Carbon monoxide fact sheet

  • Never leave a car running in an attached garage, even with the garage door open.
  • Never service fuel-burning appliances without proper knowledge, skills, and tools. Always refer to the owner's manual when performing minor adjustments or servicing fuel-burning appliances.
  • Never use gas appliances such as ranges, ovens, or clothes dryers for heating your home.
  • Never operate unvented fuel-burning appliances in any room with closed doors or windows or in any room where people are sleeping.
  • Do not use gasoline-powered tools and engines indoors. If use is unavoidable, ensure that adequate ventilation is available and whenever possible place engine unit to exhaust outdoors.

    CO DETECTION

    Can CO be detected? Yes, CO can be detected with CO detectors that meet the requirements of Underwriters Laboratories (UL) standard 2034 (1998 revision).

Since the toxic effect of CO is dependent upon both CO concentration and length of exposure, long-term exposure to a low concentration can produce effects similar to short term exposure to a high concentration.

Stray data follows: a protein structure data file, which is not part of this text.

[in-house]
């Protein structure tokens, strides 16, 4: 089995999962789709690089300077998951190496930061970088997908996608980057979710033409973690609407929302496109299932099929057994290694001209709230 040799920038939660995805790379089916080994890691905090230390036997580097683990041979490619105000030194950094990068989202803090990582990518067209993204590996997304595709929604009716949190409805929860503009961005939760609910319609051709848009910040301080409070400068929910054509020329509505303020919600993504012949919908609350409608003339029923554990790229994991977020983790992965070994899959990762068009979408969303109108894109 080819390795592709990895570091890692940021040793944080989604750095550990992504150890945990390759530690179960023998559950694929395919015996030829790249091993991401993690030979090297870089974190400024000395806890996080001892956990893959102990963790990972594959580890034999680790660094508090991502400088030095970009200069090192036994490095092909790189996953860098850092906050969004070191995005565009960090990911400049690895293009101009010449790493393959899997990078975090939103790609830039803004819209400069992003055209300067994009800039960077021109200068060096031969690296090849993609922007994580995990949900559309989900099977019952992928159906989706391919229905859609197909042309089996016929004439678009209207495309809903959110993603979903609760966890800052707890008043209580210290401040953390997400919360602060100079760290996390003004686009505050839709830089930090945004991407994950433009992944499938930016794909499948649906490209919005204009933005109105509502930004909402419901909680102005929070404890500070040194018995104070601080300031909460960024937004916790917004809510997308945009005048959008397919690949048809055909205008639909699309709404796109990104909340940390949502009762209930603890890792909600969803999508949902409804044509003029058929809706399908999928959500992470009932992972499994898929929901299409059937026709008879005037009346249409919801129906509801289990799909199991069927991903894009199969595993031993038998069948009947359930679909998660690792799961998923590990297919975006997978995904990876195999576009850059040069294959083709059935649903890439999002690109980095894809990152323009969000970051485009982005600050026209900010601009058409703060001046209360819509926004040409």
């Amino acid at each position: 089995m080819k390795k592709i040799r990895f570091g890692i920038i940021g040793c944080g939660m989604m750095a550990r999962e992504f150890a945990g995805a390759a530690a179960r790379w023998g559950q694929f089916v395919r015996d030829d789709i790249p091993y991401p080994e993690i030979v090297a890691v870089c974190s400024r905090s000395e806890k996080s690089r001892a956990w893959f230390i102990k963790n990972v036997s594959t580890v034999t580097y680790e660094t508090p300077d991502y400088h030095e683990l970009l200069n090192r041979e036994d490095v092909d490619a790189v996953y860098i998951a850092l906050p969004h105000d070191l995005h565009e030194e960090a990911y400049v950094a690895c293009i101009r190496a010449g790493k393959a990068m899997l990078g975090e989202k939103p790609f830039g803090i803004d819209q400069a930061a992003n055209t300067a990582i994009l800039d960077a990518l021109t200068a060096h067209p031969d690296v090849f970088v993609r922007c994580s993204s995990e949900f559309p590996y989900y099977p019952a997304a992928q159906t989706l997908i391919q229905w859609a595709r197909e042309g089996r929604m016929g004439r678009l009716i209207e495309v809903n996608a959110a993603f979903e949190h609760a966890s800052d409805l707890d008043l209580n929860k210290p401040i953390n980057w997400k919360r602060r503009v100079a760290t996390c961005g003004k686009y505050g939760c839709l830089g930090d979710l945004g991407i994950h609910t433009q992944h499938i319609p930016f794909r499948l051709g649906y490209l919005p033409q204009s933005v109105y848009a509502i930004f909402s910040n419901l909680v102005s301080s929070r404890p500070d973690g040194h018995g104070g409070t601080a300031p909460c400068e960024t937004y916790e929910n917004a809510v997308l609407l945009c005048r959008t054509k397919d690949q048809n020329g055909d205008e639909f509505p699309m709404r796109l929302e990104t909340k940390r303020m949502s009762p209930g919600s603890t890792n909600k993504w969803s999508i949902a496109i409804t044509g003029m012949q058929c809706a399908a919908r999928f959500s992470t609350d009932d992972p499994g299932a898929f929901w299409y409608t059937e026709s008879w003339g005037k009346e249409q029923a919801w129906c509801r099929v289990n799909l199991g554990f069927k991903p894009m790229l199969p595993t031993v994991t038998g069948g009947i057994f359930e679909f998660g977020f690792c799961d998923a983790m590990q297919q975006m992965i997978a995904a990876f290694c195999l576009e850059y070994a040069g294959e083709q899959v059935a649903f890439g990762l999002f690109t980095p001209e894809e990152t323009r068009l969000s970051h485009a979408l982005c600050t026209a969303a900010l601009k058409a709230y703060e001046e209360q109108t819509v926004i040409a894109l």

Detectors that meet the UL standard measure both high CO concentrations over short periods of time and low CO concentrations over long periods of time. The effects of CO can be cumulative over time.

Detectors sound an alarm before the level of CO in a person's blood would become crippling.

Detectors that meet the UL 2034 standard currently cost between $35 and $80.

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